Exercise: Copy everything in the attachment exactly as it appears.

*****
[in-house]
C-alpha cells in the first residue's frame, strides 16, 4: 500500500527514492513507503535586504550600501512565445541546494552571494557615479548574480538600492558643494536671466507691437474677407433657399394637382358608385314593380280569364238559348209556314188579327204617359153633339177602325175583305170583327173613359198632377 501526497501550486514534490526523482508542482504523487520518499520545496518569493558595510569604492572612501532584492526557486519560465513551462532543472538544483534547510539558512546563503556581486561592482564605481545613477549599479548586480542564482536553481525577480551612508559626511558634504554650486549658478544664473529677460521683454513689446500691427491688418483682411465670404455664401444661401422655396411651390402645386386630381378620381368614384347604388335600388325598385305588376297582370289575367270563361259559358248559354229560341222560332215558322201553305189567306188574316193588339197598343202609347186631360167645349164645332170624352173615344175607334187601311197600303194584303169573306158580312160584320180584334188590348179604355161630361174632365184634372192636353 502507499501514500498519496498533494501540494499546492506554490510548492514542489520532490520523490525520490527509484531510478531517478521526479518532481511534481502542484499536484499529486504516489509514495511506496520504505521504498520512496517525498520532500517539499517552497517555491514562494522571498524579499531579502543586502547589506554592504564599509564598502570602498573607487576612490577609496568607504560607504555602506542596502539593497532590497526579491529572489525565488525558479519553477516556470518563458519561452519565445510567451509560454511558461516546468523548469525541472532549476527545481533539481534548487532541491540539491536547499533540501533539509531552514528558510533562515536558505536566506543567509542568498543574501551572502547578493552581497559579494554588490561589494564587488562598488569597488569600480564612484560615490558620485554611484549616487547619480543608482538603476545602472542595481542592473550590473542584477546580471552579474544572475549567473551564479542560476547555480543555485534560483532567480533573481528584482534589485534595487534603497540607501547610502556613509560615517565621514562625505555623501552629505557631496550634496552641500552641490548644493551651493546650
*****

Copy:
[in-house]
C-alpha cells in the first residue's frame, strides 16, 4: 500500500527514492513507503535586504550600501512565445541546494552571494557615479548574480538600492558643494536671466507691437474677407433657399394637382358608385314593380280569364238559348209556314188579327204617359153633339177602325175583305170583327173613359198632377 501526497501550486514534490526523482508542482504523487520518499520545496518569493558595510569604492572612501532584492526557486519560465513551462532543472538544483534547510539558512546563503556581486561592482564605481545613477549599479548586480542564482536553481525577480551612508559626511558634504554650486549658478544664473529677460521683454513689446500691427491688418483682411465670404455664401444661401422655396411651390402645386386630381378620381368614384347604388335600388325598385305588376297582370289575367270563361259559358248559354229560341222560332215558322201553305189567306188574316193588339197598343202609347186631360167645349164645332170624352173615344175607334187601311197600303194584303169573306158580312160584320180584334188590348179604355161630361174632365184634372192636353 502507499501514500498519496498533494501540494499546492506554490510548492514542489520532490520523490525520490527509484531510478531517478521526479518532481511534481502542484499536484499529486504516489509514495511506496520504505521504498520512496517525498520532500517539499517552497517555491514562494522571498524579499531579502543586502547589506554592504564599509564598502570602498573607487576612490577609496568607504560607504555602506542596502539593497532590497526579491529572489525565488525558479519553477516556470518563458519561452519565445510567451509560454511558461516546468523548469525541472532549476527545481533539481534548487532541491540539491536547499533540501533539509531552514528558510533562515536558505536566506543567509542568498543574501551572502547578493552581497559579494554588490561589494564587488562598488569597488569600480564612484560615490558620485554611484549616487547619480543608482538603476545602472542595481542592473550590473542584477546580471552579474544572475549567473551564479542560476547555480543555485534560483532567480533573481528584482534589485534595487534603497540607501547610502556613509560615517565621514562625505555623501552629505557631496550634496552641500552641490548644493551651493546650